LGBT rights supporters are calling for a Senate hearing and committee vote to draw attention to one of the longest sought pieces of pro-LGBT legislation in Congress: the Employment Non-Discrimination Act.
While the Republican takeover of the House in 2010 makes any movement of the legislation in that chamber unlikely, Democrats remain in control of the Senate and Tom Harkin (D-Iowa), a longtime supporter of ENDA, remains chair of the Senate Health, Education, Labor & Pensions Committee, which has jurisdiction over the bill.
Tico Almeida, president of Freedom to Work, called Harkin a “strong champion for workplace fairness for all Americans” and said ENDA supporters are fortunate the Iowa Democrat heads the panel responsible for the legislation.
“I hope he will use his chairmanship to organize an ENDA hearing this spring or summer,” Almeida said. “Given that 70 or 80 percent of Americans are in favor of ENDA, and that support crosses party lines, this is a winning wedge issue for Democrats to use in an election year.”
Mara Keisling, executive director of the National Center for Transgender Equality, said ENDA supporters have been asking the committee for a hearing “for a long time” throughout the course of the 112th Congress.
“When there’s nothing else going on, it’s always good to try to get a hearing,” Keisling said. “It keeps the ball moving. It keeps reminding everybody that there are some issues that we all know we have to cover eventually.”
ENDA has been a high priority for the LGBT community for decades. It would prohibit discrimination on the basis of sexual orientation and gender identity in most situations in the public and private workforce. Even when Democrats controlled both the House and Senate in the 111th Congress, no committee or floor vote was taken on the legislation.
A hearing in the Senate presents a historic opportunity because no transgender witness has testified before the upper chamber on the importance of ENDA or told a story about being discriminated against on the basis of gender identity.
According to “Injustice at Every Turn,” a report published last year by the National Gay & Lesbian Task Force and the National Center for Transgender Equality, transgender people face significantly high rates of workplace discrimination. The study says transgender people have double the rate of unemployment compared to non-trans people. Ninety percent of those who participated in the survey reported experiencing discrimination on the job or took actions like hiding their gender identity to avoid it.
In 2009, the House Education & Labor Committee held a hearing that featured testimony from Vandy Beth Glenn, a former legislative editor at the Georgia General Assembly who was fired in 2007 after she announced she was undergoing gender transition. While no federal law prohibits discrimination against transgender people, the 11th Circuit of Court of Appeals issued a sweeping decision in December that Glenn’s employer unlawfully discriminated against her on the basis of gender because she wasn’t conforming to gender stereotypes.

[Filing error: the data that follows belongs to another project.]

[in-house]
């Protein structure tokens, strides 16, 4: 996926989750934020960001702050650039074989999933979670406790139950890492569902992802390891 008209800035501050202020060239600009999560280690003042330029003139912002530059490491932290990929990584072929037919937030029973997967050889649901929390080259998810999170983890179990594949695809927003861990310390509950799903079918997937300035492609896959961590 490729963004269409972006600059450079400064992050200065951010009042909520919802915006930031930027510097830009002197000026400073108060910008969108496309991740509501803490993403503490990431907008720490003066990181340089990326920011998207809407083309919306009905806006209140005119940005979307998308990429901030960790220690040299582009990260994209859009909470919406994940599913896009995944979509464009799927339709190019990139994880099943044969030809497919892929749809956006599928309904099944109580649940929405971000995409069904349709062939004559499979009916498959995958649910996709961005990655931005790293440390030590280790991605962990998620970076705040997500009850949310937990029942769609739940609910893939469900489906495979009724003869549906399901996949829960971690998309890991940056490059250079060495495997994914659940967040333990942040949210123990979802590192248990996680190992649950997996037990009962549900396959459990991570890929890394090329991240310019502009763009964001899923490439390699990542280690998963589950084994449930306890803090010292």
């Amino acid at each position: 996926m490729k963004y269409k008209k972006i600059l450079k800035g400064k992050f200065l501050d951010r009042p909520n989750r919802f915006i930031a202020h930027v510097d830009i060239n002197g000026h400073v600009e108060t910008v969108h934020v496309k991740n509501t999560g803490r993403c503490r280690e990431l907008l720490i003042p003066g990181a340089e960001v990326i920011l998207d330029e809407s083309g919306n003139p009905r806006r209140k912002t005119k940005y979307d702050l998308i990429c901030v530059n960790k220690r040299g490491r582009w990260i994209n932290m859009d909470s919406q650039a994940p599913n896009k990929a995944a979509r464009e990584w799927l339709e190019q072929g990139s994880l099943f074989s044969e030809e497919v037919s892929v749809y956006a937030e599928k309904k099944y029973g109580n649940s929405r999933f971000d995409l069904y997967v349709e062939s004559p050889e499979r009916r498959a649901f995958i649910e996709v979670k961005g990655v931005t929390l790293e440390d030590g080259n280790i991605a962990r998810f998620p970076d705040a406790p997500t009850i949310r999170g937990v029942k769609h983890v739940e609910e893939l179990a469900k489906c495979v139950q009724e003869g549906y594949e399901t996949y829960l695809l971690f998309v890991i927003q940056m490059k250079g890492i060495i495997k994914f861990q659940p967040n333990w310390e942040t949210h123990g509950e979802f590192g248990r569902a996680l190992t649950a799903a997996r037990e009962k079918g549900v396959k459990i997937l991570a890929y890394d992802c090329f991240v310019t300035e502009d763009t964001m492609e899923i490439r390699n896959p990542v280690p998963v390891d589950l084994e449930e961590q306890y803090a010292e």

A similar hearing in the Senate in the same year had no transgender witness, although there was testimony from a high-ranking Obama administration official, Thomas Perez, assistant attorney general for the Justice Department’s Civil Rights Division.
Almeida said the inclusion of at least one — and preferably several — transgender witness at any hearing by the Senate HELP Committee on ENDA would be “absolutely critical.”
“I vividly remember sitting in the counsel’s chair on the House Labor Committee dais as Vandy Beth Glenn testified somberly about being fired on the same day she told her employer that she planned to transition from male to female,” Almeida said. “There’s a lot of important education that happens when transgender Americans get to share their stories and talk about their lives.”
While Almeida served as ENDA’s lead counsel in the U.S. House from 2007 to 2010, the House Education & Labor Committee held three separate ENDA hearings and called five transgender witnesses to testify. Almeida said one of the three hearings was “historic” because it exclusively focused on workplace discrimination against transgender people.
“That was the first time any congressional committee had ever held any hearing specifically about discrimination against transgender Americans,” Almeida said. “By comparison, the U.S. Senate is way behind.”
Keisling said “a lot of people” could be qualified to testify as a transgender witness for a hearing on ENDA. Without naming anyone in particular, she said the candidate should be “as fresh as possible.”
“A six-month-old case is better than a 20-year-old,” Keisling said. “It’s a really tough thing. It’s has to deal with what members of the Senate on the committee, who you’re trying to reach out to, how you balance it geographically and demographically.”
In addition to holding a hearing on ENDA, the committee could easily report out the legislation to the Senate floor. Besides Sen. Jeff Merkley (D-Ore.), the chief sponsor of the bill, all 12 Democrats on the panel are co-sponsors as well as Sen. Mark Kirk (R-Ill.), who’s one of three Republicans in the Senate who’ve signed on in support of the bill along with Sen. Susan Collins (R-Maine) and retiring Sen. Olympia Snowe (R-Maine).
Moving the bill out of committee could draw media attention to the legislation similar to what happened in November, when the Senate Judiciary Committee along party lines reported out the Respect for Marriage Act — legislation that would repeal the anti-gay Defense of Marriage Act.